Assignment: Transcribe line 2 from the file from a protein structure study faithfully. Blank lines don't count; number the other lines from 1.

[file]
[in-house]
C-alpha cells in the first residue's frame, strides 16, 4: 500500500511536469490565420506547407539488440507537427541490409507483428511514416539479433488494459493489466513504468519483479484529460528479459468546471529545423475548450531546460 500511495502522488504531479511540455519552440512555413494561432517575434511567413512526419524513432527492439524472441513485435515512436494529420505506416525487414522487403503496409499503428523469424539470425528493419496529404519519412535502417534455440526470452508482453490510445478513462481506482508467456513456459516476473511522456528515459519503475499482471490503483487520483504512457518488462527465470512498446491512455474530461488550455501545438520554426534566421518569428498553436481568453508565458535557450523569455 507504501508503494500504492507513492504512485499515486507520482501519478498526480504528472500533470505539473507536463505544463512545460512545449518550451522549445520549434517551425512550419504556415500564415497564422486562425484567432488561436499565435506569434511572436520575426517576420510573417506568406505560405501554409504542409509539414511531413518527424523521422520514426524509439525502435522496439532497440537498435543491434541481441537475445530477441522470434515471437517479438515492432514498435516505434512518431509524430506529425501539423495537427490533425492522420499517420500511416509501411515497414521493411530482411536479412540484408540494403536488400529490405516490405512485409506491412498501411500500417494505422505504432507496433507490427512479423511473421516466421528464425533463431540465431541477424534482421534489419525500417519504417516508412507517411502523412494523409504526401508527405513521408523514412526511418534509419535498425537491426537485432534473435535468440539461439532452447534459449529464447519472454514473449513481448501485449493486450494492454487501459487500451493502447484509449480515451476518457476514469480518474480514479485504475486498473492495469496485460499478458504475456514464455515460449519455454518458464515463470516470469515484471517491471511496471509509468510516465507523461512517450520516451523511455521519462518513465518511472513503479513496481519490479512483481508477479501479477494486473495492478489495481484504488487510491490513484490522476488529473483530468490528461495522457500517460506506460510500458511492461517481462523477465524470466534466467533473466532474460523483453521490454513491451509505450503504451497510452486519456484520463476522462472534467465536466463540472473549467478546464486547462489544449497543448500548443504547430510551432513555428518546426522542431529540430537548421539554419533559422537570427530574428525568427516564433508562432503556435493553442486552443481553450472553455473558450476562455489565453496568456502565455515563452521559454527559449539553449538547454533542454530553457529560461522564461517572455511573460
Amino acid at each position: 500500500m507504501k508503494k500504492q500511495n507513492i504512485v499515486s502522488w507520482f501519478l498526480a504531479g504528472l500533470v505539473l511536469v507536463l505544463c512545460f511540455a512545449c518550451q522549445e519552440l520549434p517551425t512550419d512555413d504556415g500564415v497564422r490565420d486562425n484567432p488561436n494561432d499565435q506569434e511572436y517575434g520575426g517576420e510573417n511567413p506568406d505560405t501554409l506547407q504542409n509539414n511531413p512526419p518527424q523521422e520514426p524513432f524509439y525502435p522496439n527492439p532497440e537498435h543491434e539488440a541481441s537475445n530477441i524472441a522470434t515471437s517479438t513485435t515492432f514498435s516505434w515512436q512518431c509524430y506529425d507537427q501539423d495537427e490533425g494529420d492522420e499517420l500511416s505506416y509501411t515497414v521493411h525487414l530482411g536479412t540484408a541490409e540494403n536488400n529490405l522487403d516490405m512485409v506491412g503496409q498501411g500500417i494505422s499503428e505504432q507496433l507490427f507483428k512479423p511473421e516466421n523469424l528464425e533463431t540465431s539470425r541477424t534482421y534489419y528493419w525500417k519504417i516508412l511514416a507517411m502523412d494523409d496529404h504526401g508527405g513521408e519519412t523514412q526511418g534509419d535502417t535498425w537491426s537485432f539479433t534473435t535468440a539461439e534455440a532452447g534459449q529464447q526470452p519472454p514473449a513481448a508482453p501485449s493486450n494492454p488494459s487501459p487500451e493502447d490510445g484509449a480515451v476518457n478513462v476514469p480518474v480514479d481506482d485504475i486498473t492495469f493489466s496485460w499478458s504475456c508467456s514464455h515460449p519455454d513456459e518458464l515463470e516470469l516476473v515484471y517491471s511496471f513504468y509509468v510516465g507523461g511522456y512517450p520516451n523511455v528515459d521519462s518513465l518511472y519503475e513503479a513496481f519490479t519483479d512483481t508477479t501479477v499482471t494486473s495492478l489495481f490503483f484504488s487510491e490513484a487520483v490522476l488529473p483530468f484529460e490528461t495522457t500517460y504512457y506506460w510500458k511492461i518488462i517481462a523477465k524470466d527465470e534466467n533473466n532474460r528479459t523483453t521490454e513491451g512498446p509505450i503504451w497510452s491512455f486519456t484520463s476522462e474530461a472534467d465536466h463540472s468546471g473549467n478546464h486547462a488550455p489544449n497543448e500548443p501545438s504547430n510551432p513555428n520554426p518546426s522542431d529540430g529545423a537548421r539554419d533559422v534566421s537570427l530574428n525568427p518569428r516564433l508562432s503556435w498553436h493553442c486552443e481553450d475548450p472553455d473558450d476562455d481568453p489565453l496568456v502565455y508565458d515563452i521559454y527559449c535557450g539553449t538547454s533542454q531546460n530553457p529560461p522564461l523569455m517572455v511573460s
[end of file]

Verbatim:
C-alpha cells in the first residue's frame, strides 16, 4: 500500500511536469490565420506547407539488440507537427541490409507483428511514416539479433488494459493489466513504468519483479484529460528479459468546471529545423475548450531546460 500511495502522488504531479511540455519552440512555413494561432517575434511567413512526419524513432527492439524472441513485435515512436494529420505506416525487414522487403503496409499503428523469424539470425528493419496529404519519412535502417534455440526470452508482453490510445478513462481506482508467456513456459516476473511522456528515459519503475499482471490503483487520483504512457518488462527465470512498446491512455474530461488550455501545438520554426534566421518569428498553436481568453508565458535557450523569455 507504501508503494500504492507513492504512485499515486507520482501519478498526480504528472500533470505539473507536463505544463512545460512545449518550451522549445520549434517551425512550419504556415500564415497564422486562425484567432488561436499565435506569434511572436520575426517576420510573417506568406505560405501554409504542409509539414511531413518527424523521422520514426524509439525502435522496439532497440537498435543491434541481441537475445530477441522470434515471437517479438515492432514498435516505434512518431509524430506529425501539423495537427490533425492522420499517420500511416509501411515497414521493411530482411536479412540484408540494403536488400529490405516490405512485409506491412498501411500500417494505422505504432507496433507490427512479423511473421516466421528464425533463431540465431541477424534482421534489419525500417519504417516508412507517411502523412494523409504526401508527405513521408523514412526511418534509419535498425537491426537485432534473435535468440539461439532452447534459449529464447519472454514473449513481448501485449493486450494492454487501459487500451493502447484509449480515451476518457476514469480518474480514479485504475486498473492495469496485460499478458504475456514464455515460449519455454518458464515463470516470469515484471517491471511496471509509468510516465507523461512517450520516451523511455521519462518513465518511472513503479513496481519490479512483481508477479501479477494486473495492478489495481484504488487510491490513484490522476488529473483530468490528461495522457500517460506506460510500458511492461517481462523477465524470466534466467533473466532474460523483453521490454513491451509505450503504451497510452486519456484520463476522462472534467465536466463540472473549467478546464486547462489544449497543448500548443504547430510551432513555428518546426522542431529540430537548421539554419533559422537570427530574428525568427516564433508562432503556435493553442486552443481553450472553455473558450476562455489565453496568456502565455515563452521559454527559449539553449538547454533542454530553457529560461522564461517572455511573460